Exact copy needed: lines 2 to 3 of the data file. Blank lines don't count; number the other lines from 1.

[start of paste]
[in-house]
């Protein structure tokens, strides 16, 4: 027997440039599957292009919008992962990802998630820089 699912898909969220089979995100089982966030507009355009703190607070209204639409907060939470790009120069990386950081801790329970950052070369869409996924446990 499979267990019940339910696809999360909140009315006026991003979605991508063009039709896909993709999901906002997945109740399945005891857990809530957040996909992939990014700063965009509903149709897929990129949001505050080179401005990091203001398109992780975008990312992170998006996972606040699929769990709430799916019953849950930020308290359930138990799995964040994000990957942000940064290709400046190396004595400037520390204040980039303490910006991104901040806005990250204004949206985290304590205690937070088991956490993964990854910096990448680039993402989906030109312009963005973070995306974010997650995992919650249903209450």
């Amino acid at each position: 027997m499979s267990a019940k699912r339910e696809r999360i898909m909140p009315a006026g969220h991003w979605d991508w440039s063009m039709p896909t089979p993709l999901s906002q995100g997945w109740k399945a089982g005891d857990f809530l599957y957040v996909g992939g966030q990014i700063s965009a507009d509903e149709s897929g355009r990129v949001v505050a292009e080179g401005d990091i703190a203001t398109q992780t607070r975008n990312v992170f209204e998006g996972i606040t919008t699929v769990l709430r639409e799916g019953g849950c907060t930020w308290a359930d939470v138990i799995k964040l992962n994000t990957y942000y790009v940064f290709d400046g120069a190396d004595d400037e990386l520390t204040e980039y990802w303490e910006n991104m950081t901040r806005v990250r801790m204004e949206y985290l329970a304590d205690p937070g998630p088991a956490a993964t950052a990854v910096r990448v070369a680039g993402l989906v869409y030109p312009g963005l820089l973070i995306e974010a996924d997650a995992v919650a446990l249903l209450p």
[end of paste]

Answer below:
């Protein structure tokens, strides 16, 4: 027997440039599957292009919008992962990802998630820089 699912898909969220089979995100089982966030507009355009703190607070209204639409907060939470790009120069990386950081801790329970950052070369869409996924446990 499979267990019940339910696809999360909140009315006026991003979605991508063009039709896909993709999901906002997945109740399945005891857990809530957040996909992939990014700063965009509903149709897929990129949001505050080179401005990091203001398109992780975008990312992170998006996972606040699929769990709430799916019953849950930020308290359930138990799995964040994000990957942000940064290709400046190396004595400037520390204040980039303490910006991104901040806005990250204004949206985290304590205690937070088991956490993964990854910096990448680039993402989906030109312009963005973070995306974010997650995992919650249903209450």
């Amino acid at each position: 027997m499979s267990a019940k699912r339910e696809r999360i898909m909140p009315a006026g969220h991003w979605d991508w440039s063009m039709p896909t089979p993709l999901s906002q995100g997945w109740k399945a089982g005891d857990f809530l599957y957040v996909g992939g966030q990014i700063s965009a507009d509903e149709s897929g355009r990129v949001v505050a292009e080179g401005d990091i703190a203001t398109q992780t607070r975008n990312v992170f209204e998006g996972i606040t919008t699929v769990l709430r639409e799916g019953g849950c907060t930020w308290a359930d939470v138990i799995k964040l992962n994000t990957y942000y790009v940064f290709d400046g120069a190396d004595d400037e990386l520390t204040e980039y990802w303490e910006n991104m950081t901040r806005v990250r801790m204004e949206y985290l329970a304590d205690p937070g998630p088991a956490a993964t950052a990854v910096r990448v070369a680039g993402l989906v869409y030109p312009g963005l820089l973070i995306e974010a996924d997650a995992v919650a446990l249903l209450p």